Monday, December 28, 2015

Interview with Pawns

Photo from Bexcellent Media
Some afternoon a few months back, while I was no doubt lying on my couch and humming “Heaven Knows I’m Miserable Now,” I received a text from my friend Jeffrey saying that I needed to hear a new deathrock/punk band called Pawns. A quick Google search returned two self-released seven-inch records, each three songs long. The band had recently finished a United States tour, including the stop in Chicago where Jeff saw them: the unfortunate reality of living dangerously close to mile marker zero is that Miami residents often lose out on touring acts, so I frequently have to rely on friends from more tour-friendly cities.
That said, I’m in a bit of a privileged position as I have the luxury of often traveling for both work and play, which was the case in October when I got to bum around New York for a few days: my label had a day-long CMJ showcase at Palisades, all the reason I needed to jet on over. The same night as our showcase, Destruction Unit played at Alphaville with Snakehole and Horoscope. Much to my delight, Pawns were also on the bill.
Pawns are a fucking joy to watch. Gage Allison writhes and wraiths, incanting darkness while bassist Jenna Rose leers into the audience and Noel Mateus snakes sinister guitar lines through Matt Sullivan’s plodding rhythms. Tight but explosive, Pawns draw their power from theatricality as well as auditory prowess, rather than forsaking one for the other. Totally great band - highly recommended!
Jordan Reyes: I love New York - I've never lived there, though I had a short tenure living on an air mattress in the studio at Heaven Street Records, but I enjoy visiting quite a bit. There's so much going on at all times. Is it ever frustrating or difficult to differentiate yourself there? Does that matter to you?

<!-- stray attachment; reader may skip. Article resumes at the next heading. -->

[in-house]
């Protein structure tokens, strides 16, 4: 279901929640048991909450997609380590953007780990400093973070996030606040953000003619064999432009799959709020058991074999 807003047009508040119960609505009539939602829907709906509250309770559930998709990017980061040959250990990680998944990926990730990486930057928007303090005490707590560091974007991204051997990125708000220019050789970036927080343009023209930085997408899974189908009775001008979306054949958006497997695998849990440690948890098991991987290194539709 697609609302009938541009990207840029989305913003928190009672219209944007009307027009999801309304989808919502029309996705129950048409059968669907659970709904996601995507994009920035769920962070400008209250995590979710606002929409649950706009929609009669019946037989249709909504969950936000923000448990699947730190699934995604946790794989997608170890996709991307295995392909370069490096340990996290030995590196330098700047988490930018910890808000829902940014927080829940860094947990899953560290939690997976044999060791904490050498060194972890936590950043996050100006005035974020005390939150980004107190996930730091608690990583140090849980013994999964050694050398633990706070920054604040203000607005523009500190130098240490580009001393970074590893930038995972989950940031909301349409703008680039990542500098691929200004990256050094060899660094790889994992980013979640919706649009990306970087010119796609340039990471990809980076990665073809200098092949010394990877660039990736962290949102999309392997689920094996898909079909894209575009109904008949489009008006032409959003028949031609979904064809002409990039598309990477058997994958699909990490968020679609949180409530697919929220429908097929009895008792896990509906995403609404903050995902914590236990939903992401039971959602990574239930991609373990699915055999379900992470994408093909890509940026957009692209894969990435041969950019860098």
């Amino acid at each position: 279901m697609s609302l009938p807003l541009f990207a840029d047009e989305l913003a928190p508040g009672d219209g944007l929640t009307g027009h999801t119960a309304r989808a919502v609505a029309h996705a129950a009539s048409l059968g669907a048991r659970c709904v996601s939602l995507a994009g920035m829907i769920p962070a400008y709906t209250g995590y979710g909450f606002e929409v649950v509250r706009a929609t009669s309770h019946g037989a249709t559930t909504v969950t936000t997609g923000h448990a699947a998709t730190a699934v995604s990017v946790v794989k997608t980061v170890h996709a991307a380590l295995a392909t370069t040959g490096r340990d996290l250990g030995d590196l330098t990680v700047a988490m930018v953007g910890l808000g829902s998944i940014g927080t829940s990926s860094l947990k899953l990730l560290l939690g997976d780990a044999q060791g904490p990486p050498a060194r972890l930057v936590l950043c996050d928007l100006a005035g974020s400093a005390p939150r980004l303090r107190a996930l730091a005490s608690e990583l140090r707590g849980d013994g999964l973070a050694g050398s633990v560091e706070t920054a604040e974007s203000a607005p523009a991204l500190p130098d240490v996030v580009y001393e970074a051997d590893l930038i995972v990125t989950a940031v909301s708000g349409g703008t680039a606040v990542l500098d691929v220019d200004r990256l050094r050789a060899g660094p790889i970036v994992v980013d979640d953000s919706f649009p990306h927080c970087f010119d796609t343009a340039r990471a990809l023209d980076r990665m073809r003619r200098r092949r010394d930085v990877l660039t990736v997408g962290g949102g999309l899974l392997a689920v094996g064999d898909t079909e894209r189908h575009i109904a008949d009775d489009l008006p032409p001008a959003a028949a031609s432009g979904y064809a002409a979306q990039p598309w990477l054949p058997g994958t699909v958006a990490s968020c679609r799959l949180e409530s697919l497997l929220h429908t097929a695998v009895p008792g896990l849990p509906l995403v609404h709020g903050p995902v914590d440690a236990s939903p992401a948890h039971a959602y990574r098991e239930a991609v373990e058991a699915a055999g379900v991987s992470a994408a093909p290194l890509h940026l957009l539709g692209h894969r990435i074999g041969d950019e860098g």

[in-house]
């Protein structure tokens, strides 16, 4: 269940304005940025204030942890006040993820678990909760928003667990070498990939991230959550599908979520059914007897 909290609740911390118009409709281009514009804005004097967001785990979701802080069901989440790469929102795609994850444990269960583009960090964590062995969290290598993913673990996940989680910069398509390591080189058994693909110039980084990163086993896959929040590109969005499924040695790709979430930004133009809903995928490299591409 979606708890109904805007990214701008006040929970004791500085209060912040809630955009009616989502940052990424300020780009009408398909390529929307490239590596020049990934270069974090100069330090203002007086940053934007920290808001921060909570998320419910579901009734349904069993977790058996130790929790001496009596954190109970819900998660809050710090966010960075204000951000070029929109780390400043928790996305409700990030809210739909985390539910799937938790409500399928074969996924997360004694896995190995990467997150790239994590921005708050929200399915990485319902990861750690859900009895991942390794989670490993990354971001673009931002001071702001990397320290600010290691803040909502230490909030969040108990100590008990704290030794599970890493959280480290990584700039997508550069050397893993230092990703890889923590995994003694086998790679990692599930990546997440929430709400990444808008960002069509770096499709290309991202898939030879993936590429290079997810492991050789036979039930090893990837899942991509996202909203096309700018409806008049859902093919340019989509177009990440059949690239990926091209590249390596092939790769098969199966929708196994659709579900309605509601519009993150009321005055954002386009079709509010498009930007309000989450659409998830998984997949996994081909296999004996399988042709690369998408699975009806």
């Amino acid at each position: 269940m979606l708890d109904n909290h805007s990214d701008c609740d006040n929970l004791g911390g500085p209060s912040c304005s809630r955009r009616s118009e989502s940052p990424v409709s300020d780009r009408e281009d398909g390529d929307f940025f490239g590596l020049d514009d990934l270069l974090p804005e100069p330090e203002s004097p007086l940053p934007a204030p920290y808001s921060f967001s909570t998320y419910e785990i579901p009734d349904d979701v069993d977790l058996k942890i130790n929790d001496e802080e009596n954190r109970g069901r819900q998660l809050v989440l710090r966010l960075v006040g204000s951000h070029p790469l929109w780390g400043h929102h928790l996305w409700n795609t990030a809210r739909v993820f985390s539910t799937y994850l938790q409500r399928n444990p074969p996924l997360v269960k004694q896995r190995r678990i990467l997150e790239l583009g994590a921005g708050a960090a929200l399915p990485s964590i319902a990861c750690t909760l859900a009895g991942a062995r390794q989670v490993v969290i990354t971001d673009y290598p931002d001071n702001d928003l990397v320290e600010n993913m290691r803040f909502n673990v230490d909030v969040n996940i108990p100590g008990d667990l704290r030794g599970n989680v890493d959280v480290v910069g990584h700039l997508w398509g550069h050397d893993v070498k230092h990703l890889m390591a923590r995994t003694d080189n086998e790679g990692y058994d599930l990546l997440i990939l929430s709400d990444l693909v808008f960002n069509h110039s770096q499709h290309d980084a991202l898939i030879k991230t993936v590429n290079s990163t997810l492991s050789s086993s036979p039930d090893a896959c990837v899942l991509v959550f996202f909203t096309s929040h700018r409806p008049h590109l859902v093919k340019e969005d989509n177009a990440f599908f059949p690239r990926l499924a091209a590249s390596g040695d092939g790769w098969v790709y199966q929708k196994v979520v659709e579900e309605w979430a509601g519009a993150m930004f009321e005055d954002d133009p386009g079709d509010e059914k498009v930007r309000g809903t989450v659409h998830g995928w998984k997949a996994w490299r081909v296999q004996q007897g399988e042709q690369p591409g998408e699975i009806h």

Gage Allison: I wouldn’t consider it frustrating or difficult. That being said, I don’t think any of us go out of the way to really differentiate ourselves. There is a lot going on but one of the redeemable things about all the oversaturation you’re subjected to is that there is a niche for everything.
Noel Mateus: If you have a good scene or friends supporting you, then that's what sets you apart from most of the people playing music in this city, and that can go a long way in making it less frustrating and more enjoyable.

Jenna Rose: I have a very different problem. I tend to be a loner so I don’t get out much, which makes it difficult for me to affiliate with any particular scene. I have a practice space and a little recording studio where I spend most of my time. I like to hang out with my cat. When I do make it out I experience a lot of overlap and camaraderie between the separate music communities, even though I don’t quite fit the bill in any given scene.

JR: When I think of Pawns, I can't help but think about the nascent L.A. Deathrock scene, coexisting with the punk scene - it sort of mirrors your punk/hardcore background and overlap. There's a co-mingling, which is somewhat inescapable, but did Pawns come from a desire to break away from old habits, so to speak, or to move them forward?
GA: I’d have to say for me personally it’s about moving forward. I’ve been playing in punk/hardcore bands since I was a little kid and never really branched out from that until now. I definitely consider Pawns to be a punk band, though we obviously take more influence from the darker side of the genre, but there’s no doubt that a lot of the same bands that influenced me then still do today.
JR: What relevance do you think "punk" as an ethos has in the modern era? Are D.I.Y. ideals more important now that the creative playing field is more flat, meaning more people have access to making and distributing art?
GA: To answer that you kind of have to define punk as an ethos before you can really touch on its relevance. These days everyone defines it differently and I guess there isn’t really a right answer. For me, punk is a culture that I have been ingrained in since I was very young and it will always have relevance in my life whether I identify as such or not. In a lot of ways it made me who I am today. That being said I couldn’t express more how important DIY ethics are to the punk scene and if punk culture moves away from that I think it would be safe to say that punk finally is dead (haha).
JR: I got to see you all play with Destruction Unit, Snakehole, and Horoscope in October. It was a great show. I was sort of transfixed by the mask you wore - the one with the three faces. It reminded me of Satan's appearance at the bottom of hell in Dante's Inferno. Who made the mask? What's the significance, if there is one to speak of, in wearing it?